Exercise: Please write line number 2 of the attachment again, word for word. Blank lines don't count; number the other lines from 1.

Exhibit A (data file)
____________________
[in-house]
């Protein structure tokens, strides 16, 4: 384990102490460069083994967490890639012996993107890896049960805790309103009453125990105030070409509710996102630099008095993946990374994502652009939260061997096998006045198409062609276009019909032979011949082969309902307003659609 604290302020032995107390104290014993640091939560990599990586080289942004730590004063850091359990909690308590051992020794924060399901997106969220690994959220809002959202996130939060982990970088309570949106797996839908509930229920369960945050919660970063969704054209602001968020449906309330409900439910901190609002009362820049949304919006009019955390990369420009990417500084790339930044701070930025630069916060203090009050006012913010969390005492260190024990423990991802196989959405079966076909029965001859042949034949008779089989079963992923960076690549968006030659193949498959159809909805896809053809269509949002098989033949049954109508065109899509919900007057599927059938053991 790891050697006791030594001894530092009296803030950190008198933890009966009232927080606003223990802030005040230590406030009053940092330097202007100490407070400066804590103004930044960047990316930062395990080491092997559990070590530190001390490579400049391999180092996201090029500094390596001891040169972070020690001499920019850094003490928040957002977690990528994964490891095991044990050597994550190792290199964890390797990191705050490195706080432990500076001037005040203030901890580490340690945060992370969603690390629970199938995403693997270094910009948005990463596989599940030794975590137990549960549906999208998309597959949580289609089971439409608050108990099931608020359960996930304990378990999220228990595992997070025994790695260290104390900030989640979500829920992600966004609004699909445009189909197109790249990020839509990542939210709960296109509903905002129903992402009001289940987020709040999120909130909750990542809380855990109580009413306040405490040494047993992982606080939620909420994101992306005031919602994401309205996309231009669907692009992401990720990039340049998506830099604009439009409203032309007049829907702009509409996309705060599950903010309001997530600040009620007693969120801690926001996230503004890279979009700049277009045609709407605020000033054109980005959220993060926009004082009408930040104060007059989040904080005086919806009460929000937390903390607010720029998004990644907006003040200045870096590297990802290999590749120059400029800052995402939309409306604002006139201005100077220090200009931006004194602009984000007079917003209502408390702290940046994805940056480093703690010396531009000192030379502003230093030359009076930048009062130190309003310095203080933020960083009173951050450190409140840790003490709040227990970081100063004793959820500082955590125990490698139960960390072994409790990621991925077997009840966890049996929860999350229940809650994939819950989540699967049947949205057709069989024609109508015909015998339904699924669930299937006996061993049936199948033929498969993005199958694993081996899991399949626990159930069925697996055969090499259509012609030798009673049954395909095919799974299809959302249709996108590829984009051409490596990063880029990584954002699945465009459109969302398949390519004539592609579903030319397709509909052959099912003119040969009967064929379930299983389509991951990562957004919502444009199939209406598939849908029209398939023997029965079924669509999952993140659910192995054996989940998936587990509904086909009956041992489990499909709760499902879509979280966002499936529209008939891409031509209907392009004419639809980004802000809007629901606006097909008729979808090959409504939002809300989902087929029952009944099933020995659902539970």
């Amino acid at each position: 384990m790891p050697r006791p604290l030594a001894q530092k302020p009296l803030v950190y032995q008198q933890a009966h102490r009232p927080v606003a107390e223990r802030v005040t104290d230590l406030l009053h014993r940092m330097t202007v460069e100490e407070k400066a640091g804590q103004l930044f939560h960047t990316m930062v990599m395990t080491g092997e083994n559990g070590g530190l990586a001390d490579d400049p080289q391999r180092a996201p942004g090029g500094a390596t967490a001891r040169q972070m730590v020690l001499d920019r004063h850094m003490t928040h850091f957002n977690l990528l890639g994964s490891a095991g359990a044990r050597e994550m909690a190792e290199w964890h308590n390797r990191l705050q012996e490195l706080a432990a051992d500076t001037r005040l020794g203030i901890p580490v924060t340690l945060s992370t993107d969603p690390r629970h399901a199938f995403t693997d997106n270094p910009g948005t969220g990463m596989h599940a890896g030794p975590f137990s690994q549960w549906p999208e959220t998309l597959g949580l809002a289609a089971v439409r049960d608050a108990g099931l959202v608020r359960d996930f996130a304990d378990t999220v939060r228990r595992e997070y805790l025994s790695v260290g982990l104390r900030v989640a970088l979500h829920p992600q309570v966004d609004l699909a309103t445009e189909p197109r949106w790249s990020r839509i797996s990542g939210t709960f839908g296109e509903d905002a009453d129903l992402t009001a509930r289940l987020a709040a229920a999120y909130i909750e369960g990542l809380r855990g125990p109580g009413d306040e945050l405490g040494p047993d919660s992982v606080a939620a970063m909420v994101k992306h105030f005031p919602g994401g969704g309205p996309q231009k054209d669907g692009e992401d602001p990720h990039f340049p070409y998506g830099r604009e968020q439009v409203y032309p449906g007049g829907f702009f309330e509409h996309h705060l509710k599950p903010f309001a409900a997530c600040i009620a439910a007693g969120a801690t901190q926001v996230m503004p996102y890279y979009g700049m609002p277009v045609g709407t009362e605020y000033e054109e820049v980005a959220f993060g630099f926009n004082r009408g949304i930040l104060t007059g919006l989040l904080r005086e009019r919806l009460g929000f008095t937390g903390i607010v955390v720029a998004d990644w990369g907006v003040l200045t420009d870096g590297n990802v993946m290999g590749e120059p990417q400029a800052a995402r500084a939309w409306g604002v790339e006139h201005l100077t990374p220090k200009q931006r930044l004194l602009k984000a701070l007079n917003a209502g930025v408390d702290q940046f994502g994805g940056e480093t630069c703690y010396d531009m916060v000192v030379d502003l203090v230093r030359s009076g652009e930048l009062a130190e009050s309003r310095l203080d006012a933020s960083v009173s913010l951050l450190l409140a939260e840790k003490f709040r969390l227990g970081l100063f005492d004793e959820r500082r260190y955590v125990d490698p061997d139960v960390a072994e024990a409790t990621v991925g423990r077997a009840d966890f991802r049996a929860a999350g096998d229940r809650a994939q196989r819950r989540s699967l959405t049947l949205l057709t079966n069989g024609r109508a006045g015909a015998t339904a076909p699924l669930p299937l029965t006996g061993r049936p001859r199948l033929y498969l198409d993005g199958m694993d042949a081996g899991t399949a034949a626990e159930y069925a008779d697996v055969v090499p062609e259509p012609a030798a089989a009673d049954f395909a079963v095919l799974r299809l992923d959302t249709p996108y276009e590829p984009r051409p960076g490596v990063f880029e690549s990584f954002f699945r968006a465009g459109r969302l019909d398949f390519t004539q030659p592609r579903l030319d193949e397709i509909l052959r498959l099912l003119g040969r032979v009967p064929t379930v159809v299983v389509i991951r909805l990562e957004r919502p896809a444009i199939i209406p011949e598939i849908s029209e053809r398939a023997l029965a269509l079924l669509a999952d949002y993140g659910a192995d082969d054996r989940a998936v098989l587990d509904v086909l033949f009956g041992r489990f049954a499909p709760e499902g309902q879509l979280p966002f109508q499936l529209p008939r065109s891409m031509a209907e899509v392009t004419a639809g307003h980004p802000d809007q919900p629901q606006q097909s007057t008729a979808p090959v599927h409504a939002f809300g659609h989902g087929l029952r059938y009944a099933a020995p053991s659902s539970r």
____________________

């Protein structure tokens, strides 16, 4: 384990102490460069083994967490890639012996993107890896049960805790309103009453125990105030070409509710996102630099008095993946990374994502652009939260061997096998006045198409062609276009019909032979011949082969309902307003659609 604290302020032995107390104290014993640091939560990599990586080289942004730590004063850091359990909690308590051992020794924060399901997106969220690994959220809002959202996130939060982990970088309570949106797996839908509930229920369960945050919660970063969704054209602001968020449906309330409900439910901190609002009362820049949304919006009019955390990369420009990417500084790339930044701070930025630069916060203090009050006012913010969390005492260190024990423990991802196989959405079966076909029965001859042949034949008779089989079963992923960076690549968006030659193949498959159809909805896809053809269509949002098989033949049954109508065109899509919900007057599927059938053991 790891050697006791030594001894530092009296803030950190008198933890009966009232927080606003223990802030005040230590406030009053940092330097202007100490407070400066804590103004930044960047990316930062395990080491092997559990070590530190001390490579400049391999180092996201090029500094390596001891040169972070020690001499920019850094003490928040957002977690990528994964490891095991044990050597994550190792290199964890390797990191705050490195706080432990500076001037005040203030901890580490340690945060992370969603690390629970199938995403693997270094910009948005990463596989599940030794975590137990549960549906999208998309597959949580289609089971439409608050108990099931608020359960996930304990378990999220228990595992997070025994790695260290104390900030989640979500829920992600966004609004699909445009189909197109790249990020839509990542939210709960296109509903905002129903992402009001289940987020709040999120909130909750990542809380855990109580009413306040405490040494047993992982606080939620909420994101992306005031919602994401309205996309231009669907692009992401990720990039340049998506830099604009439009409203032309007049829907702009509409996309705060599950903010309001997530600040009620007693969120801690926001996230503004890279979009700049277009045609709407605020000033054109980005959220993060926009004082009408930040104060007059989040904080005086919806009460929000937390903390607010720029998004990644907006003040200045870096590297990802290999590749120059400029800052995402939309409306604002006139201005100077220090200009931006004194602009984000007079917003209502408390702290940046994805940056480093703690010396531009000192030379502003230093030359009076930048009062130190309003310095203080933020960083009173951050450190409140840790003490709040227990970081100063004793959820500082955590125990490698139960960390072994409790990621991925077997009840966890049996929860999350229940809650994939819950989540699967049947949205057709069989024609109508015909015998339904699924669930299937006996061993049936199948033929498969993005199958694993081996899991399949626990159930069925697996055969090499259509012609030798009673049954395909095919799974299809959302249709996108590829984009051409490596990063880029990584954002699945465009459109969302398949390519004539592609579903030319397709509909052959099912003119040969009967064929379930299983389509991951990562957004919502444009199939209406598939849908029209398939023997029965079924669509999952993140659910192995054996989940998936587990509904086909009956041992489990499909709760499902879509979280966002499936529209008939891409031509209907392009004419639809980004802000809007629901606006097909008729979808090959409504939002809300989902087929029952009944099933020995659902539970």